Tuesday, October 14, 2008

Bird's Eye View of "Equus"

Last week Harry and I ventured to NYC to see Equus - but first - a tidbit from the trip:

Riding the subway can be a scary event. Especially if Harry's in your car. For some reason Harry decided that he was "too cool" to grab the bar so as the car lurched forward, Harry lurched backwards, into the arms of a stranger who looked affronted that a large WVian was now cuddled against his belly. Harry apologized, I cackled and we went on to find the big bookstore called "The Strand." Later, as we rushed to make the shuttle back to Times Square after a particularly wonderful dinner at Michael Jordan's restaurant in Grand Central, I hopped the doors as they were closing, wrapped my hand around a pole and sat my large butt into an orange plastic chair. Harry, on the other hand, was in mid-sit when the car moved with a start and Harry sat down hard - on a guy in a suit.
I laughed so hard that I worried my steak would make a reappearance.

And now for my no-hold's-barred description of "Equus" aka "The Naked Harry Potter Play." If you're offended by frank language and accurate descriptions - leave now or forever hold your peace...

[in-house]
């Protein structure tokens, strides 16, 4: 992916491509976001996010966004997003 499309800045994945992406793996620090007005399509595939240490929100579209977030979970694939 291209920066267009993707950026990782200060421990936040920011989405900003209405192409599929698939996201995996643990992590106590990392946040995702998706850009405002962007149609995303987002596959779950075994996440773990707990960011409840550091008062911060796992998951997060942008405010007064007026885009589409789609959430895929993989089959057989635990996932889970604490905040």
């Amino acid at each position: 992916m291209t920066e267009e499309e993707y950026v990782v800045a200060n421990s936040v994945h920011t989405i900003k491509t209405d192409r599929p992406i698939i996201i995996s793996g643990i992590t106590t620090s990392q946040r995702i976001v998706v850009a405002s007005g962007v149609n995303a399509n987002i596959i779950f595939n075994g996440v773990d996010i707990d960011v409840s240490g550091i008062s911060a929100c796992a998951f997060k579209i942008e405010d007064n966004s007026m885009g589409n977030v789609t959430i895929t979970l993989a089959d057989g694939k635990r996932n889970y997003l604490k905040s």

Going to see “Equus” on Broadway was a purely selfish endeavor. I’m not often allowed such luxuries since most of what I do in life is for the benefit of others. Rarely do I allow myself to commit a purely irrational act of selfishness. But going to see Daniel Radcliffe bare his proverbial “magic wand” on stage in NYC was not one I was likely to let get past me.

So when tickets became available I sicced my husband on them like a WV Pit bull on a toddler. And he walked away with not two tickets, but four. On two different nights. The first night was for “on stage seating” – the second – Orchestra - Row N.

This is my account of the first night, Tuesday, October 7, 2008, at the Broadhurst Theater in NYC. Row A. On Stage.

We arrive early and immediately hop in line behind two obvious HPphites. Only after listening to their incessant prattling for ten minutes do we realize that we’re in the wrong line. After being instructed to line up in a different que we find ourselves behind a woman with “Harry Potter” emblazoned in hand-inked loveliness on her jean jacket. I was jealous only because it appeared to me that the boy-wonder himself had scrawled his name on her upper shoulder. Hell, I would’ve handed him a sharpie myself during the play but he was busy getting all naked and stuff. But I’m getting ahead of myself.

The theater was small and as we were directed to our seats we were told by a tiny gal I could easily bench press that we’re to turn off our phones, show her and then show the guards, too, that we’ve powered down. After a frantic bathroom break for the man with the ever-shrinking bladder (Harry never used to pee. I swear the boy’s insides floated through the first five years of our togetherness) we were shown to a stage door and then up a set of stairs that, for once, I didn’t mind climbing.